Dr. Anthony Fauci often had a combative relationship with Larry Kramer, but that didn’t stop the longtime director of the National Institute of Allergy and Infectious Diseases from fondly remembering on Wednesday the gay rights pioneer and AIDS activist upon news of his death.
“It’s a very sad day, not only for me, but for so many who have had the opportunity to interact with Larry since the very beginning of the HIV/AIDS era,” Fauci told the Washington Blade in an exclusive interview.
Although the two had a relationship that was at times friendly, other times antagonistic, Fauci said he and Kramer had conversations right up until his death, including at dinners, via email and “a lot of telephone calls, a lot of calls.”
It was in one of those phone calls a couple of weeks ago Fauci said he began to suspect Kramer’s passing would come soon. At the time, Fauci said he was calling Kramer to congratulate him on a new honor, calling it a “personal friendly thing.”
They had such a contentious relationship – that turned into a true and meaningful friendship. Here Dr Anthony Fauci @NIAIDNews speaks heartwarmingly to @JudyWoodruff about his friend, the late Larry Kramer. https://t.co/sf7EcVbI58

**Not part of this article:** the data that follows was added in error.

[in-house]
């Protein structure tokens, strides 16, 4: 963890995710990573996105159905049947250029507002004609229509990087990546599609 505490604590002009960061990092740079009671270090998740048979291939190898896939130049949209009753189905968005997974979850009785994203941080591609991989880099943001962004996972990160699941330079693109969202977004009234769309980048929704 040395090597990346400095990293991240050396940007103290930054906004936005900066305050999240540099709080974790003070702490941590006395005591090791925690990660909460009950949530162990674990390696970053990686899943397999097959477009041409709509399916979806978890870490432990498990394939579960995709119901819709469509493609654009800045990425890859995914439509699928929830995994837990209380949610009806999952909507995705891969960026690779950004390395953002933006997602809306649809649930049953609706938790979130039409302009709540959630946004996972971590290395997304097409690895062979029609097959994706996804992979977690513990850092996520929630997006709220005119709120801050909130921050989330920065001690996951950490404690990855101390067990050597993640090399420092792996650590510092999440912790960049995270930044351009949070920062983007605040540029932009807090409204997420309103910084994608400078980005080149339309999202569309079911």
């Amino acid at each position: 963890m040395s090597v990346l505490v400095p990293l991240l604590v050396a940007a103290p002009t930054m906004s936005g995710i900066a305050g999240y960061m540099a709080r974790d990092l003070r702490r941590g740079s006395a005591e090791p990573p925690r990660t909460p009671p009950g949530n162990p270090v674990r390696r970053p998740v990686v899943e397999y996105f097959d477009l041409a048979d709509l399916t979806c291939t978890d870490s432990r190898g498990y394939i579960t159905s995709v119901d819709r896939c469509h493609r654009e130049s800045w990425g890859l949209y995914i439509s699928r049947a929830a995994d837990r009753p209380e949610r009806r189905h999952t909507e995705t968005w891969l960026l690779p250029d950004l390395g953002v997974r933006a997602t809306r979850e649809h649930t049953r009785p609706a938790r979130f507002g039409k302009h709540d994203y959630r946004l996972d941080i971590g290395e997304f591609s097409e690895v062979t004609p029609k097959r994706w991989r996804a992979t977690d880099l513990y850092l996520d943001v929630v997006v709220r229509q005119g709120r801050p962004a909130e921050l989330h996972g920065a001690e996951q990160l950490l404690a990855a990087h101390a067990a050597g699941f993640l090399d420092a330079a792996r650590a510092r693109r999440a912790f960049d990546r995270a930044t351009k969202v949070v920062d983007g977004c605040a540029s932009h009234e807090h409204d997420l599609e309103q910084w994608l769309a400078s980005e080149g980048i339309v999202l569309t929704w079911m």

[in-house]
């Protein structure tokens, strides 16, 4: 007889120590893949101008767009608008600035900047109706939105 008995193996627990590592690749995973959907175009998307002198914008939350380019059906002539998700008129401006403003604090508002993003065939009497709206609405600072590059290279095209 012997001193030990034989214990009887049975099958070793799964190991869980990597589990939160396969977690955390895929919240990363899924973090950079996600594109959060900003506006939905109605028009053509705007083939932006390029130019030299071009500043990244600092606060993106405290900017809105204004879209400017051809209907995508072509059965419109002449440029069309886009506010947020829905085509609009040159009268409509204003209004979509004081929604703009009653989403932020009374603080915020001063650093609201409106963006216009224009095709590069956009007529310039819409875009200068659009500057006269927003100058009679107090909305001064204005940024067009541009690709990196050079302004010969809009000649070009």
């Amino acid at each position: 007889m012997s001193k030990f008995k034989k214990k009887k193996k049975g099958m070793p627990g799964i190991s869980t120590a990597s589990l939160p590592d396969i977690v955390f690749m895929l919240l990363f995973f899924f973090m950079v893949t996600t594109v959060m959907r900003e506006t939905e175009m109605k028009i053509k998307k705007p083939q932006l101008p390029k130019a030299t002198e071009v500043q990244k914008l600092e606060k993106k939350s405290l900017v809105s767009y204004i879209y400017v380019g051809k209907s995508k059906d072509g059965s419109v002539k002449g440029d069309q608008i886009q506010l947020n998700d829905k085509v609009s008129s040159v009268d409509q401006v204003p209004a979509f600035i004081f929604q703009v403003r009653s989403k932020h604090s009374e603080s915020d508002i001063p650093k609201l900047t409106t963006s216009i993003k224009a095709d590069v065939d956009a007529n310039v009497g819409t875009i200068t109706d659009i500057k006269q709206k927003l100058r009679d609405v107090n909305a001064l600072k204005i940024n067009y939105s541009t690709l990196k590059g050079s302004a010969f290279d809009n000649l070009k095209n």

— Sara Just (@sarajust) May 27, 2020
“He sounded extremely halting on the phone, barely able to get the words out,” Fauci said. “I said to myself when I hung up, ‘Gee, this is not good news. He’s getting very weak and frail.’”
Fauci acknowledged he was aware Kramer “was getting very fragile over the last several months” based on recent pictures of the HIV activist and previous phone conversations.
News of Kramer’s passing Wednesday, Fauci said, came to him via a text message earlier in the day from HIV activist Peter Staley, who urged Fauci to call him.
“It was very sad; we both were in tears on the phone,” Fauci said, becoming choked-up in his interview with the Blade.
Crediting Kramer with having an “amazing life, a full life,” Fauci recalled the late activist’s efforts in helping found ACT UP and the New York City-based Gay Men’s Health Crisis.